The dinner comes as Holbrooke has been working this week out of the transition’s offices on the State Department’s first floor, preparing for his mission and interviewing possible staff. The Cable has previously reported that Vali Nasr, the Fletcher professor and Mideast and South Asia expert, has agreed to serve as a senior advisor to Holbrooke. New York University professor Barnett Rubin declined to comment on what some sources indicate, that he may serve as an informal advisor to Holbrooke. Nor would he say if he’s going to tonight’s dinner.

It’s still unclear who will serve as assistant secretary of state for South Asian affairs, and who will take deputy roles. The outgoing deputy assistant secretary for India, Evan Feigenbaum, is slated to join the Council on Foreign Relations next month. Two career Foreign Service officers, Nancy Powell and Bob Blake, along with the current U.S. Ambassador to Pakistan Ann Patterson, are discussed as possible assistant secretaries, along with some of those invited to tonight’s dinner, as possible appointees for assistant secretary or DAS slots. Former Assistant Secretary of State Karl Inderfurth, who also advised the Obama campaign on South Asia, is also mentioned as being in the mix for a South Asia position, possibly as U.S. ambassador to India. He didn’t immediately respond to a request for comment. The New York Times recently reported that ret. Army Lt. Gen. Karl W. Eikenberry, the former top U.S. commander in Afghanistan, has been tapped as U.S. ambassador to Afghanistan.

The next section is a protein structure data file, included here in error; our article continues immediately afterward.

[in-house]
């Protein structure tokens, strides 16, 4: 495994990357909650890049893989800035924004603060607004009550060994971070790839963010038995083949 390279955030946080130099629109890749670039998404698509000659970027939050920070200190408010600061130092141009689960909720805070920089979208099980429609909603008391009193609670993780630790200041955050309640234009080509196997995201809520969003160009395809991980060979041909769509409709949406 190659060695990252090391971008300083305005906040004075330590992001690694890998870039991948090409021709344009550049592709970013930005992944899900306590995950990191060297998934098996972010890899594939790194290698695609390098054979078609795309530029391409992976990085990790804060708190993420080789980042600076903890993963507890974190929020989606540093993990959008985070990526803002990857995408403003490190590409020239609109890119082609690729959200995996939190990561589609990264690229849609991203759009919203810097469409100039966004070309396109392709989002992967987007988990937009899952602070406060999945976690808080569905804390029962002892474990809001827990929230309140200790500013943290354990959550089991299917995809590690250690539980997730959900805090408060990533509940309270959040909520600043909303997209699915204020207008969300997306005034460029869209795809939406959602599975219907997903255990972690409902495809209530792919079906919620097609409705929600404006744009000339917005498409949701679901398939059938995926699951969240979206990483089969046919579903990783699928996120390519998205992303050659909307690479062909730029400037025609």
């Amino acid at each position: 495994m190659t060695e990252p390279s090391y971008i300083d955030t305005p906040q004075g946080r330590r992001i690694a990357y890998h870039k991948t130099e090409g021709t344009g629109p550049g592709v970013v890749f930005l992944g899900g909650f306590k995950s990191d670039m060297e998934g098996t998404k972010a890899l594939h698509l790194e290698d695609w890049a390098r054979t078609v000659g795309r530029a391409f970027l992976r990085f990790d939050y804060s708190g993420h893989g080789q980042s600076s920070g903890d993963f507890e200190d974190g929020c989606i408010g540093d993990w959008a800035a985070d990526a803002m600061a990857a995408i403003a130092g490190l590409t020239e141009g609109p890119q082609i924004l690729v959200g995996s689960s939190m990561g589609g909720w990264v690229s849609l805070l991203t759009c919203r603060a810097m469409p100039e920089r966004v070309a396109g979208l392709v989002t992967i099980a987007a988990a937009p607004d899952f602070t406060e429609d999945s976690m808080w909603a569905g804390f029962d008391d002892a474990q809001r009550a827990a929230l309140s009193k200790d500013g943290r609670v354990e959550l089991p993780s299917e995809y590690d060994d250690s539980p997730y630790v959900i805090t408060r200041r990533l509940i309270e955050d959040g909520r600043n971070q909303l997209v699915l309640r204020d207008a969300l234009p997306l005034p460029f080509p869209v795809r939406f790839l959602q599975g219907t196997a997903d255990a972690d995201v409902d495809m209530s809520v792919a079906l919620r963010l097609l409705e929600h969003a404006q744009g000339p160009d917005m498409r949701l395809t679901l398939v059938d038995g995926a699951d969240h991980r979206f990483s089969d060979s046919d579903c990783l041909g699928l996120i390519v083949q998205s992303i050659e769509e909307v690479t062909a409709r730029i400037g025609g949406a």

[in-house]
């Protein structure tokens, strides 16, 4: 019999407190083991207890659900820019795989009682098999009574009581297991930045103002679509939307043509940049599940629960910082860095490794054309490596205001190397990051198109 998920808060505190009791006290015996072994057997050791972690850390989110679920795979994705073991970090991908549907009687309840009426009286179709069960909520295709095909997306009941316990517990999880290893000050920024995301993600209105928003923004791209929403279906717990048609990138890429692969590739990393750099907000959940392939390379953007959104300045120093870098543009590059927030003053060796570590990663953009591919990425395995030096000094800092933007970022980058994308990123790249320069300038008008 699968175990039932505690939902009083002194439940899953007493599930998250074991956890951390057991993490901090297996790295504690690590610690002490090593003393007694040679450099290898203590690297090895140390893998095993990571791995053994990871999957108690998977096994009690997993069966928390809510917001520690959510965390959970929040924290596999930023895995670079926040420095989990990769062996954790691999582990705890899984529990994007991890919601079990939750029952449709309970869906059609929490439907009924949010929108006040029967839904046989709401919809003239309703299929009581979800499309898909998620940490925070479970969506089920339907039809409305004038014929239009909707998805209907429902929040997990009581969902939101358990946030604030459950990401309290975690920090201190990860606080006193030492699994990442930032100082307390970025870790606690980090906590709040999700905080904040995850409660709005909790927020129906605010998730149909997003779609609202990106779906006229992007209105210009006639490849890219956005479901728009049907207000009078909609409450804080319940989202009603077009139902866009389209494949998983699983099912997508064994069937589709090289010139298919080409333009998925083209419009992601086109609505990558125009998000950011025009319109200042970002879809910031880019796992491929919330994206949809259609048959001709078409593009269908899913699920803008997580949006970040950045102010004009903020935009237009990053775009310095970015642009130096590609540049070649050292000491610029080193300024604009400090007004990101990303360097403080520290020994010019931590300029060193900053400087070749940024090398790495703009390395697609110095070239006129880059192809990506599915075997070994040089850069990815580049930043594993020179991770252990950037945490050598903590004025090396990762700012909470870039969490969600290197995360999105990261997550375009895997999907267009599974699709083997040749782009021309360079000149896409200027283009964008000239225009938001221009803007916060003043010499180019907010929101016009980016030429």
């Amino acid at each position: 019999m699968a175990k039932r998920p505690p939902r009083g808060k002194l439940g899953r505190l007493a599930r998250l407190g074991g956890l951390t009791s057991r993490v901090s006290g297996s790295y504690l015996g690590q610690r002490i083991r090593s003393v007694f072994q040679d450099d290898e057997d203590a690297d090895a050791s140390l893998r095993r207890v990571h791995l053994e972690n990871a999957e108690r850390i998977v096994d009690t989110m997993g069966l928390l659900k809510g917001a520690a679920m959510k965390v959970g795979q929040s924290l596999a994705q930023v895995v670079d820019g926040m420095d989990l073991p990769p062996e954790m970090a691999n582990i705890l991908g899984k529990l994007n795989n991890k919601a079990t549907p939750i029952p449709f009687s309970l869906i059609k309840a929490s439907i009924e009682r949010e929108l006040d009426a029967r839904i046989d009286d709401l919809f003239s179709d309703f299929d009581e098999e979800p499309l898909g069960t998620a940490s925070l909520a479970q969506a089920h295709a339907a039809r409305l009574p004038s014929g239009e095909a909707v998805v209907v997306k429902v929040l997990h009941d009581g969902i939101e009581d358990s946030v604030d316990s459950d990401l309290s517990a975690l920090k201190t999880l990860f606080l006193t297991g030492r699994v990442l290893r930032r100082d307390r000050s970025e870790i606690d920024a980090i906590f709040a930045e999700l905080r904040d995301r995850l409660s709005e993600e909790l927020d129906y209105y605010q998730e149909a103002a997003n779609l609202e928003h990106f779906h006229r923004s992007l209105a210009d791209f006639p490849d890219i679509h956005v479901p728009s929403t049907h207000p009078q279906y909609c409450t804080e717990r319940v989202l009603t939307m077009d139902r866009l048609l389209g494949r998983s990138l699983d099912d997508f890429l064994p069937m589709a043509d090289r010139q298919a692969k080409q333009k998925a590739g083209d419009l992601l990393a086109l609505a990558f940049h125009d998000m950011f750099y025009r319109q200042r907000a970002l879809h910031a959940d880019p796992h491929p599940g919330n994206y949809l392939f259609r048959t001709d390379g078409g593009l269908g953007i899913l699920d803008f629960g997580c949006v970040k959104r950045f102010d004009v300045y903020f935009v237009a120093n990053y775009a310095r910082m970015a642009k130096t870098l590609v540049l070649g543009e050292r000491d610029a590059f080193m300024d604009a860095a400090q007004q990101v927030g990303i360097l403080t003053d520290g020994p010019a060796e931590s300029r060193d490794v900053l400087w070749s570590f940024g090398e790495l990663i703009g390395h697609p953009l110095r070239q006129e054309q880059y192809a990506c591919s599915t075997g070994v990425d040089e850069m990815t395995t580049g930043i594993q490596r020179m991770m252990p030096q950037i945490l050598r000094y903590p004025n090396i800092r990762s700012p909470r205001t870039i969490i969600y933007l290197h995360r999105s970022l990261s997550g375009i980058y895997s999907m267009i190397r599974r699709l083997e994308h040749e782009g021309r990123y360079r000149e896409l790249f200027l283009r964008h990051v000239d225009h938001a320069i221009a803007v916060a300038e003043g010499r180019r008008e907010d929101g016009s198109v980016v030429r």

At the NSC, the Afghanistan portfolio seems slated to remain for now under the direction of Lt. Gen. Douglas Lute, George W. Bush‘s holdover “war czar,” whose staff of seconded CIA, DoD, and other federal agency employees are mostly staying in place for now. A senior director on South Asia may be appointed at a later point. Bruce Riedel, the veteran CIA and NSC official who served as the senior lead on the team advising the Obama campaign on South Asia, has previously told The Cable he expects to stay at the Brookings Institution. But it’s possible he could play an advisory role, sources say.

Meantime, observers note similarities between the recommendations in a new Afghanistan report (pdf) by counterinsurgency and security experts at the Center for a New American Security, and Politico‘s description today of the Joint Chiefs of Staff’s recommendation to President Obama to scale back U.S. ambitions in Afghanistan. Under the revised aims reportedly proposed by the classified JCS report, and by the unclassified CNAS briefing paper, the reduced objectives would be to prevent the country from being a safe haven for al Qaeda and the Taliban and to ensure regional stability, rather than try to build a centralized, democratic state.

One of the co-authors of the CNAS report, ret. Lt. Col. John Nagl, said he had no plans to go to dinner tonight with Secretary Clinton. Rather, he said, he would be teaching about Afghanistan at Georgetown.

Correction: Douglas Lute is an actively serving lieutenant general, and not, as previously reported, a retired general. 

Photo by Alex Wong/Getty Images

Laura Rozen writes The Cable daily at ForeignPolicy.com.